After spending three years updating its facilities on River Road to make them more accessible and functional, the Centers for Culture and History in Orleans is ready to roar back when it is safe for people to gather again. Imagine what a summer week might look like after the pandemic.

A Sunday afternoon concert is being hosted by the CHO at its Meetinghouse, featuring an emerging young artist playing the resident Yamaha concert grand piano, one of the finest on the Cape. There is ample parking in the level, paved lot next to the Meetinghouse, and members and guests remark on the new brick sidewalk that leads to the front door and wider entranceway.

Inside, people are greeted by a CHO Board member or volunteer who invites them to enjoy a beverage and snack (donation suggested) from the remodeled food service area before taking a seat in new, comfortable chairs. Guests note the freshly painted floors and walls, yet the 1834 building retains its historical charm. Soon they experience the updated stage lighting and sound systems that make the concert more enjoyable. Afterwards, they linger to talk to the artist or view the history exhibits along the walls and side alcoves. Perhaps they notice the new ADA-compliant restroom that has been incorporated into the first-floor redesign.

Weekend afternoons also feature “Talk and Tours” of the famous CG 36500 lifeboat at Rock Harbor. Visitors are invited onboard for a tour while CHO volunteers describe its incredible story and why it is one of the few vessels listed on the National Register of Historic Places.

On weekdays, the Meetinghouse and renovated Hurd Chapel are bustling with activity. Visitors tour the main floor exhibits and perhaps a special art show in the balcony of the Meetinghouse, accessed by a new lift that bypasses the steep 19th-century stairway. In addition to CHO activities, other non-profits and groups have booked the spaces for their use. Larger gatherings are held in the Meetinghouse while smaller events take place in the Hurd Chapel that features flexible seating and a large conference table. Two bathrooms and another food service area make the Hurd a viable option for senior programs, after-school activities and other uses.

Several times a week people gather at the CHO to begin a narrated walk through the nearby Orleans cemetery, or along historic East Main Street. Also, there are presentations by noted experts on a variety of topics, and an occasional recital at the Hurd on the restored “Vocalion” reed organ that was originally installed in the Meetinghouse in the late 1800s.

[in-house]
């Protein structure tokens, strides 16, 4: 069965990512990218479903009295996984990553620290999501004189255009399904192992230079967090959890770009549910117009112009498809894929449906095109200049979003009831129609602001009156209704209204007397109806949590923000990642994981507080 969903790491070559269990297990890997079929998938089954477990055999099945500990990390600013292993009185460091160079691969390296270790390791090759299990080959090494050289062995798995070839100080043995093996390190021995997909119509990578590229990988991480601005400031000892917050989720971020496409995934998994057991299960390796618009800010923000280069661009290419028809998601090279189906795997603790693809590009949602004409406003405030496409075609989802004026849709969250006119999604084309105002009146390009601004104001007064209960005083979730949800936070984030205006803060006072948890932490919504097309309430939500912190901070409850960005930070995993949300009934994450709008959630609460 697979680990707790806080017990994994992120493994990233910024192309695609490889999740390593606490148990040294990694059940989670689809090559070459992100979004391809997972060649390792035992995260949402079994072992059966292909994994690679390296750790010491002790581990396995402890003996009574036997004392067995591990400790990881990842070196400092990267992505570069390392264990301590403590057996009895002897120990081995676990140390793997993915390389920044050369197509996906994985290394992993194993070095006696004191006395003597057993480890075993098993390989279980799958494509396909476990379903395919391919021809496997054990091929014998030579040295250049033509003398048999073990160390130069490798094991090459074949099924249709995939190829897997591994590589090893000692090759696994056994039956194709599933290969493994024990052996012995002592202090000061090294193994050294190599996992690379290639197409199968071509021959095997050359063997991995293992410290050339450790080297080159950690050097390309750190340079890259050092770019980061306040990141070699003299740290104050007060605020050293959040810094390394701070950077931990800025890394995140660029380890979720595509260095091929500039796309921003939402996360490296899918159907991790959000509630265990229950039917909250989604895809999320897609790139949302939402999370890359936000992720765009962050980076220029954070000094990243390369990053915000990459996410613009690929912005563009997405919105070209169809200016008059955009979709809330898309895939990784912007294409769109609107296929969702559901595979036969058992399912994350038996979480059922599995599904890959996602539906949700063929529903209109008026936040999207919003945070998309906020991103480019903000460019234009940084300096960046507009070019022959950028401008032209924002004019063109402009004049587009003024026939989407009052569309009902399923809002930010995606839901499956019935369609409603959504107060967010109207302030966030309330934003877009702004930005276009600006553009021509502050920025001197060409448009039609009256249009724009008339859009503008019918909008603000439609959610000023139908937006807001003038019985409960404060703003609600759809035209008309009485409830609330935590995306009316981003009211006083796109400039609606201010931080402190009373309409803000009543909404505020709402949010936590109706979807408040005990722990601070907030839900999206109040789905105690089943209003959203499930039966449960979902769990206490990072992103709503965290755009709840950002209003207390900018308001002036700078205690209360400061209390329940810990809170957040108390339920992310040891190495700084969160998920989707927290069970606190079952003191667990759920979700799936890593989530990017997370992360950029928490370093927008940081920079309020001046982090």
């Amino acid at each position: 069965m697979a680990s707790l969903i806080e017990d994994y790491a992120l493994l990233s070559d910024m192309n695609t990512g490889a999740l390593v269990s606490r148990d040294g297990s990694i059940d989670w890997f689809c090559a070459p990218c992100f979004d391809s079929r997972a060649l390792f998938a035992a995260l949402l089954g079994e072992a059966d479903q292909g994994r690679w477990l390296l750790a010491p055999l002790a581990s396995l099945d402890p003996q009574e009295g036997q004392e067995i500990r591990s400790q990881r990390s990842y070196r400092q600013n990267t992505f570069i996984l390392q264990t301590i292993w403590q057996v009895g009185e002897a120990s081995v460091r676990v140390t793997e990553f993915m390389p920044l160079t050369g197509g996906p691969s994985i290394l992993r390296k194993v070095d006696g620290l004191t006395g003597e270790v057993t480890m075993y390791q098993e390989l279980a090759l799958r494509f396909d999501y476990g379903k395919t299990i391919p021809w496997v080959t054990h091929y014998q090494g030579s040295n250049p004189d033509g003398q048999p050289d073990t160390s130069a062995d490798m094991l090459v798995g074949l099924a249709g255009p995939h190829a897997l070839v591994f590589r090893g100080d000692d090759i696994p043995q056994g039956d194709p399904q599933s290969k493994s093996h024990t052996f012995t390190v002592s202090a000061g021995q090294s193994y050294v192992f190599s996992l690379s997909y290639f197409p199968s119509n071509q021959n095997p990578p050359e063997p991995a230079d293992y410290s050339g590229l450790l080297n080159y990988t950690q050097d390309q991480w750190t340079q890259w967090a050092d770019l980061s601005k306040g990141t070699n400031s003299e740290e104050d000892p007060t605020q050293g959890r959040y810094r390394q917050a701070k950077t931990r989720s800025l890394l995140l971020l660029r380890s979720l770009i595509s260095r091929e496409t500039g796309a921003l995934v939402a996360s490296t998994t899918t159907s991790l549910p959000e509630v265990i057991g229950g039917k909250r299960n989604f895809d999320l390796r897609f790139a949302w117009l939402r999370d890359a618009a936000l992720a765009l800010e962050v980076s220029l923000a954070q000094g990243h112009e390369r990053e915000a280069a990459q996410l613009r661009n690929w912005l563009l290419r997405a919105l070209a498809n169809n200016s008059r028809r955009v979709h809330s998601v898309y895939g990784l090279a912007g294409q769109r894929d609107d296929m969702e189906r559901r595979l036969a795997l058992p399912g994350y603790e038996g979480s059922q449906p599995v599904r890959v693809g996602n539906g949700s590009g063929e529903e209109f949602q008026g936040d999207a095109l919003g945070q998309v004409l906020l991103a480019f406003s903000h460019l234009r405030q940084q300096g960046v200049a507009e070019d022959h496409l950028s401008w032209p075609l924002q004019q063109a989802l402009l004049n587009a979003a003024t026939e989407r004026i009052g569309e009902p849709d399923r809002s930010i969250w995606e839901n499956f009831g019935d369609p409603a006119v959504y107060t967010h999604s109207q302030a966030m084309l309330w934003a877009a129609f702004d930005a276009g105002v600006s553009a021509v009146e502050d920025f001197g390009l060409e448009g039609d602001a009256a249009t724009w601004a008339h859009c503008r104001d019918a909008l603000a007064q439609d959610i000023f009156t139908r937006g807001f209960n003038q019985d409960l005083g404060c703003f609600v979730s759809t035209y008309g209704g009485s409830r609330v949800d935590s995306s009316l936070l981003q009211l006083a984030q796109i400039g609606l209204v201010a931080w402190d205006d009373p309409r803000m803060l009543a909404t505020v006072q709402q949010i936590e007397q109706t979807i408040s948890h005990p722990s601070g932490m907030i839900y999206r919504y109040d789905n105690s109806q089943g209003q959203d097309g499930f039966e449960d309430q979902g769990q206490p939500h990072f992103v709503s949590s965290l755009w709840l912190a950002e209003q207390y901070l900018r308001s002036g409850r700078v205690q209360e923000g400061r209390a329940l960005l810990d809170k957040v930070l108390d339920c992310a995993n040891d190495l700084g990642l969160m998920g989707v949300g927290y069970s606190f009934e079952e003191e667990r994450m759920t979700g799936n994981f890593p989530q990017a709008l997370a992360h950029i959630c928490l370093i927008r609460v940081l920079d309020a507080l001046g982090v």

Saturday is a big day as a couple and their families have reserved the Centers for an intimate wedding and reception. As the bride and bridesmaids get ready in the Hurd Chapel, up to 80 guests are seated in the Meetinghouse (also listed on the National Register of Historic Places). After the ceremony, a catered reception is held on the terraced lawn outside, supported by both the Meetinghouse and Hurd food service areas. In another year or two, a brick-paved plaza will be built that can be tented in case of bad weather.

Bringing Orleans culture and history to life for residents and visitors is what the CHO is all about, and hopefully it will not be long before that vision rings true again. For more information or to reserve a space at the CHO, please call 508-240-1329. 
Let’s Save The “DUC”
Please join the Orleans Cultural Council in their efforts to raise funds to cover the cost of restoring the painting and frame of the famous “duc d’Orleans” portrait for all to enjoy. The painting, stored at times in the basement of the Town Hall, and at other times displayed in the lobby, is in dreadful condition and without proper restoration, it will simply become a memory. The famous “duc d’Orleans” painting is tied to the original naming of Orleans.
Beginning now through March 30th, you can become part of this restoration effort by donating any amount to help the Orleans Cultural Council cover the costs. If you’d like to help with this cause, please make checks out to the “Orleans Cultural Council” and reference “portrait.” You can mail your contribution to Orleans Cultural Council, Orleans Town Hall, 19 School Street, Orleans, MA 02653. 
Resonant Past: Looking at 1620 in the Time of Coronavirus

Donna Curtin, Executive Director of Pilgrim Hall Museum, America’s oldest continuous public museum, reflects on early Plymouth history from the perspective of the pandemic challenge of 2020, focusing on reaction, resilience, and regeneration, and looks ahead to plans for 2021.
Donations in any amount are always welcome!
Dear CHO members & friends,

While the CHO remains closed due to the COVID-19 outbreak, we are responding to phone calls, emails and requests for research assistance. Members and friends will be updated by email, Constant Contact, and e-newsletters on the latest news from us. In the meantime, please stay healthy and safe!
Contact the CHO: 508-240-1329 - admin@orleanshs.org